Strzelecki Track - Road Closure

We decided to head as far south as we could because of the risk of further rain stranding us. Unfortunately we only made it to Leigh Creek before a fast flowing creek, just south of Leigh Creek, had closed the road to all traffic. The local kids were enjoying the water, which was about a metre deep across the road and flowing fast. We spent the night at Leigh Creek Tavern which was very comfortable and had a good dinner that evening.
South of Leigh Creek

22 November: Luckily by the morning the creek was low enough to cross. Further south there was still water everywhere with trees and sandbars across the road at creek beds. We saw some 4WD’s driving up and down in the water in an attempt to clean off all the mud from their vehicles.
We saw a few Banded Stilts at Port Augusta and spent some time at the Arid Lands Botanical Gardens nearby, getting Pied Honeyeater and Chirruping Wedgebill. We then drove down to Port Gawler Conservation Park to find Slender-billed Thornbill in the coastal samphire.
Chirruping Wedgebill

Our tour finished in Adelaide and I made an unsuccessful attempt to find Barbary Dove (an introduced species to Adelaide) around the hotel where I was staying in Glenelg for the evening.
What a trip with some great birds being seen, 12 of these were lifers, and some fantastic organisation by Peter Waanders given the difficult conditions. Well done to Peter for all the long days of driving and then finding the birds when conditions were quite trying.
As a word of advice, especially for those travelling from overseas, always allow a least a couple of day’s leeway for a trip of this nature. One never knows what may go wrong on the trip and if it does, there may be long delays given the remoteness of the area.
If we had been a day later into Marree, then we would have been stuck, as the road had been closed the day after we managed to get through. As the delay in Marree could easily have been a couple of days, until the road had dried out sufficiently to be drivable, this would have meant that we would have missed our return flights. This isn’t too much of a problem for those with only local flights booked however missing overseas flights could be expensive.  
Outback Travel Advice

For the overall trip I managed to record 138 birds seen, with the Red-browed Pardalote only being heard. The birds seen and heard are listed below:


Emu (Dromaiidae)

Emu [sp] (Dromaius novaehollandiae)


Pheasants, Fowl & Allies (Phasianidae)

Stubble Quail (Coturnix pectoralis)


Ducks, Geese & swans (Anatidae)

Plumed Whistling Duck (Dendrocygna eytoni)

Black Swan (Cygnus atratus)

Pink-eared Duck (Malacorhynchus membranaceus)

Maned Duck (Chenonetta jubata)

Pacific Black Duck [sp] (Anas superciliosa)

Grey Teal (Anas gracilis)

Chestnut Teal (Anas castanea)


Grebes (Podicipedidae)

Australasian Grebe [sp] (Tachybaptus novaehollandiae)


Ibises, Spoonbills (Threskiornithidae)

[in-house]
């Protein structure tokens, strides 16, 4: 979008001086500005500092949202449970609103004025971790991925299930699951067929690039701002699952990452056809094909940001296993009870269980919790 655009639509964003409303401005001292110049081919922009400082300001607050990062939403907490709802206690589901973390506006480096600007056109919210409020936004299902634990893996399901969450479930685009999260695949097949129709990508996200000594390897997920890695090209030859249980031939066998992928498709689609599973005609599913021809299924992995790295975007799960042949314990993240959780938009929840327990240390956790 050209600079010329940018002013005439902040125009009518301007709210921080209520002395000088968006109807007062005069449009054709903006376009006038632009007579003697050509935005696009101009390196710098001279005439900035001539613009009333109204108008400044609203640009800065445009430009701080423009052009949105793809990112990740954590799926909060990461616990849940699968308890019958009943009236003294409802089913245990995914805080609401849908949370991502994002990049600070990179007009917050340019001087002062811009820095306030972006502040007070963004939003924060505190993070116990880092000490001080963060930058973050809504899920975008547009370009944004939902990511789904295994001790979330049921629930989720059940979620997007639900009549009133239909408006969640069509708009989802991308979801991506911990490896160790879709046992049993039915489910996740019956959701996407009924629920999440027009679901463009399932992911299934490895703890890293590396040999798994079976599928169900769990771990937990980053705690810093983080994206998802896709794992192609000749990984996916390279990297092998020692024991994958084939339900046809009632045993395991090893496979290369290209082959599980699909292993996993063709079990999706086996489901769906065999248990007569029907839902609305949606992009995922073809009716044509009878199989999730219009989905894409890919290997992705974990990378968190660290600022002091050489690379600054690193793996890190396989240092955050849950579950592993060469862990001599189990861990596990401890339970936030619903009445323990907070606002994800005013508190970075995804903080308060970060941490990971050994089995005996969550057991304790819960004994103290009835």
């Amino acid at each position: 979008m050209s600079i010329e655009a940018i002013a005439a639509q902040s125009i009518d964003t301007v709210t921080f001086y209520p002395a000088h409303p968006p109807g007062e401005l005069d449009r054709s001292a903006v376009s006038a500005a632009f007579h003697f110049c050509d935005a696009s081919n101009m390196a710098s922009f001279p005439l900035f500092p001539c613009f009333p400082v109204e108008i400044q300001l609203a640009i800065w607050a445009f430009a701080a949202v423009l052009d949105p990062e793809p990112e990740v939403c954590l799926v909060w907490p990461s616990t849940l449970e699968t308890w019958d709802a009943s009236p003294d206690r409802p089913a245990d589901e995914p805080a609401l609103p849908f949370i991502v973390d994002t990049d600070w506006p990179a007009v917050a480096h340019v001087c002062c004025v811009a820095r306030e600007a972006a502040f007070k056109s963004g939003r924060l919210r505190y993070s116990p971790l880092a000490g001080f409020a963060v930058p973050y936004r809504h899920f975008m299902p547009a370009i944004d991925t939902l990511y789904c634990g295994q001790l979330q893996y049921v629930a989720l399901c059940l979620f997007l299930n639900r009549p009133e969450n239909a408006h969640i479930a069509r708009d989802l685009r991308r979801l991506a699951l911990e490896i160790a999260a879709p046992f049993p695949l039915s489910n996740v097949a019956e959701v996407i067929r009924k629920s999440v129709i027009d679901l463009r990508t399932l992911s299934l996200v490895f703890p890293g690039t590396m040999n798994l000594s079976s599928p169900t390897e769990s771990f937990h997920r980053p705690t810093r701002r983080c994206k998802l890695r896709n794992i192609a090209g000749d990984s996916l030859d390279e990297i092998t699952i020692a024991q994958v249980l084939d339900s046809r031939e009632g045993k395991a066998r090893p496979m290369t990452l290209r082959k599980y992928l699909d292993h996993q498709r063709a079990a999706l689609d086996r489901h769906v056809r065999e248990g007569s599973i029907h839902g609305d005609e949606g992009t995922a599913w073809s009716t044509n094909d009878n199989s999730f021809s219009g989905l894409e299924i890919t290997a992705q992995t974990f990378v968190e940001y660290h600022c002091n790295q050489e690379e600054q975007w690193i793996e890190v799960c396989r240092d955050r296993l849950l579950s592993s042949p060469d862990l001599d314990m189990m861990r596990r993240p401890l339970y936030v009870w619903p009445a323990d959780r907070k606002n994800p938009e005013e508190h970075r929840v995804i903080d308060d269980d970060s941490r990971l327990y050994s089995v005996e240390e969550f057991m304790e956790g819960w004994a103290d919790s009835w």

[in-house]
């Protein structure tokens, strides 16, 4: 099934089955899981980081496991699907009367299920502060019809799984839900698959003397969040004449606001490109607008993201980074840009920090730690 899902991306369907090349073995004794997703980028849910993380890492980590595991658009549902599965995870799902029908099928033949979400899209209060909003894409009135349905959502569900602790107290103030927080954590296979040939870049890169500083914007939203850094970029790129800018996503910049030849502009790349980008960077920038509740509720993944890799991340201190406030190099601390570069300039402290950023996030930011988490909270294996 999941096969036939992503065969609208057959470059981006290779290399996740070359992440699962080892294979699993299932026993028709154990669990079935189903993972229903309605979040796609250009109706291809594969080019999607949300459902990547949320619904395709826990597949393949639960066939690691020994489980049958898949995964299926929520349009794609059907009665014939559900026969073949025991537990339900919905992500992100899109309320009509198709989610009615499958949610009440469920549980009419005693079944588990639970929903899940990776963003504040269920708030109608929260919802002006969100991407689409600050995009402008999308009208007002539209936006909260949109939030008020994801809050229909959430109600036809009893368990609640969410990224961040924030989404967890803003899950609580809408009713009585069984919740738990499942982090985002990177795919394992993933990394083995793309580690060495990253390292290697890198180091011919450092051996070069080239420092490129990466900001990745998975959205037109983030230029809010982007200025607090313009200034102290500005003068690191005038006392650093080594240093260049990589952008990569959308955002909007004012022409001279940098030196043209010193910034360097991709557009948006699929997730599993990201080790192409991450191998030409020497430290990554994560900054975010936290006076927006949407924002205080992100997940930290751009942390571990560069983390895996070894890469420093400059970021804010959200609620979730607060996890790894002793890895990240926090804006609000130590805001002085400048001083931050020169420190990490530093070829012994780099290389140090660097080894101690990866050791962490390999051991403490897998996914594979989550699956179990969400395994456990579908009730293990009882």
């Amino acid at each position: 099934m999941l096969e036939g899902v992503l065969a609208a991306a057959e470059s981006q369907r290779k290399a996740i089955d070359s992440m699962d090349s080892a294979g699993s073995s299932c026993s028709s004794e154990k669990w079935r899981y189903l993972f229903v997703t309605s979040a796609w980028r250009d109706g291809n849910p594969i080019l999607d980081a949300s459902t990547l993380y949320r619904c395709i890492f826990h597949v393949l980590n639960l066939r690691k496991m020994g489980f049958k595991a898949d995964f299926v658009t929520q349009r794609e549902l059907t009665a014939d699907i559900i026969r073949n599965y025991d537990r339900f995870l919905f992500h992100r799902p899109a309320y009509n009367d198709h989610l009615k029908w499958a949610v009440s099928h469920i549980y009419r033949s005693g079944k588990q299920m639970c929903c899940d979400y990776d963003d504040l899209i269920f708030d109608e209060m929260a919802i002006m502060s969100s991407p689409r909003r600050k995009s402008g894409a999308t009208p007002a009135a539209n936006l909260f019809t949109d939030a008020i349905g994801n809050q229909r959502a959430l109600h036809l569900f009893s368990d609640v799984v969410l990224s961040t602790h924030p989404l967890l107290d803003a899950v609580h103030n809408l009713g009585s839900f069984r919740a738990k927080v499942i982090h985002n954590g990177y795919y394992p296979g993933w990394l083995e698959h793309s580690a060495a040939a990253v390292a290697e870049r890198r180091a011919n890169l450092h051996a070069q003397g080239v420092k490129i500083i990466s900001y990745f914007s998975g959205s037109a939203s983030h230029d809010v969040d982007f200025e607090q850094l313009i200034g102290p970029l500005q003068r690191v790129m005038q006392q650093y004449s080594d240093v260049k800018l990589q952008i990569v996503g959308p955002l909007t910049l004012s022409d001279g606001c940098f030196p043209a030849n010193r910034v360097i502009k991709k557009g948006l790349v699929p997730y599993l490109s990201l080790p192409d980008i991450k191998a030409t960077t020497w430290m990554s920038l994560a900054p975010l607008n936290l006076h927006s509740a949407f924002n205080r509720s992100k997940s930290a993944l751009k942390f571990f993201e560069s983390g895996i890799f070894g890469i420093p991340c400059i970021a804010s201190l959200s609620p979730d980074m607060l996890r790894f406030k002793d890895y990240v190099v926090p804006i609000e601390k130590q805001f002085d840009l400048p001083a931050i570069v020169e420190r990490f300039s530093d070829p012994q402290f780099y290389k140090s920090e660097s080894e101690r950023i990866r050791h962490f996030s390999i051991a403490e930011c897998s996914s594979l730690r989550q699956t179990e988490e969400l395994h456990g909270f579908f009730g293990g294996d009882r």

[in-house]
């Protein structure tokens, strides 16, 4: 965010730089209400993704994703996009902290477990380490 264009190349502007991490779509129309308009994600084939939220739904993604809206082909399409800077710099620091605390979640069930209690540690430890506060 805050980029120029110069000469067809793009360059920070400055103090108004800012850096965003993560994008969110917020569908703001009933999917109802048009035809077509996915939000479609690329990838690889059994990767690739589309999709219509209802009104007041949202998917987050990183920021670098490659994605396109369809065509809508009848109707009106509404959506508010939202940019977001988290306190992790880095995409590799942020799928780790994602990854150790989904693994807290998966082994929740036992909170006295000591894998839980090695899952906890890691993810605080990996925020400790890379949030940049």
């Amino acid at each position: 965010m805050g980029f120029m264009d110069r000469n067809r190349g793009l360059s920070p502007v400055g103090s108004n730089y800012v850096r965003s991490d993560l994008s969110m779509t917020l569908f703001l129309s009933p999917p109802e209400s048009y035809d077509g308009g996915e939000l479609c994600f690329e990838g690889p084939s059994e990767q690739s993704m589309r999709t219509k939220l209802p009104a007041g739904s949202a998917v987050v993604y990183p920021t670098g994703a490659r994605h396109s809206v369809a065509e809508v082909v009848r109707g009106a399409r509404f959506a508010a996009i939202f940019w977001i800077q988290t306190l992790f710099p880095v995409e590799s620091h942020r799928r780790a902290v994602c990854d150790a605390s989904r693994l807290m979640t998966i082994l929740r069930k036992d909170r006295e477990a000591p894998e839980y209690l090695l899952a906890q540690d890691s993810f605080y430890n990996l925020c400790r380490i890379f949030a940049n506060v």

Australian White Ibis [sp] (Threskiornis moluccus)

Glossy Ibis (Plegadis falcinellus)

Herons, Bitterns (Ardeidae)

Nankeen Night Heron [sp] (Nycticorax caledonicus)

White-necked Heron (Ardea pacifica)

Great Egret [sp] (Ardea alba)

White-faced Heron (Egretta novaehollandiae)

Little Egret [sp] (Egretta garzetta)

Pelicans (Pelecanidae)

Australian Pelican (Pelecanus conspicillatus)


Cormorants, Shags (Phalacrocoracidae)

Little Pied Cormorant [sp] (Microcarbo melanoleucos)


Kites, Hawks & Eagles (Accipitridae)

Letter-winged Kite (Elanus scriptus)

Black Kite [sp] (Milvus migrans)

Whistling Kite (Haliastur sphenurus)

Swamp Harrier (Circus approximans)

Spotted Harrier (Circus assimilis)

Brown Goshawk [sp] (Accipiter fasciatus)

Collared Sparrowhawk [sp] (Accipiter cirrocephalus)

Wedge-tailed Eagle [sp] (Aquila audax)

Little Eagle (Hieraaetus morphnoides)


Caracaras, Falcons (Falconidae)

Nankeen Kestrel [sp] (Falco cenchroides)

Brown Falcon [sp] (Falco berigora)

Black Falcon (Falco subniger)


Bustards (Otididae)

Australian Bustard (Ardeotis australis)


Rails, Crakes & Coots (Rallidae)

Australian Crake (Porzana fluminea)

Purple Swamphen [sp] (Porphyrio porphyrio)

Black-tailed Nativehen (Tribonyx ventralis)

Eurasian Coot [sp] (Fulica atra)

Cranes (Gruidae)

Brolga (Grus rubicunda)


Stilts, Avocets (Recurvirostridae)

White-headed Stilt (Himantopus leucocephalus)

Banded Stilt (Cladorhynchus leucocephalus)

Red-necked Avocet (Recurvirostra novaehollandiae)

Plovers (Charadriidae)

Masked Lapwing [sp] (Vanellus miles)

Red-kneed Dotterel (Erythrogonys cinctus)

Inland Dotterel (Peltohyas australis)

Red-capped Plover (Charadrius ruficapillus)

Oriental Plover (Charadrius veredus)

Black-fronted Dotterel (Elseyornis melanops)

Sandpipers, Snipes (Scolopacidae)

Sharp-tailed Sandpiper (Calidris acuminata)

Ruff (Philomachus pugnax)

Coursers, Pratincoles (Glareolidae)

Australian Pratincole (Stiltia isabella)

Gulls, Terns & Skimmers (Laridae)

Silver Gull [sp] (Chroicocephalus novaehollandiae)

Caspian Tern (Hydroprogne caspia)

Whiskered Tern [sp] (Chlidonias hybrida)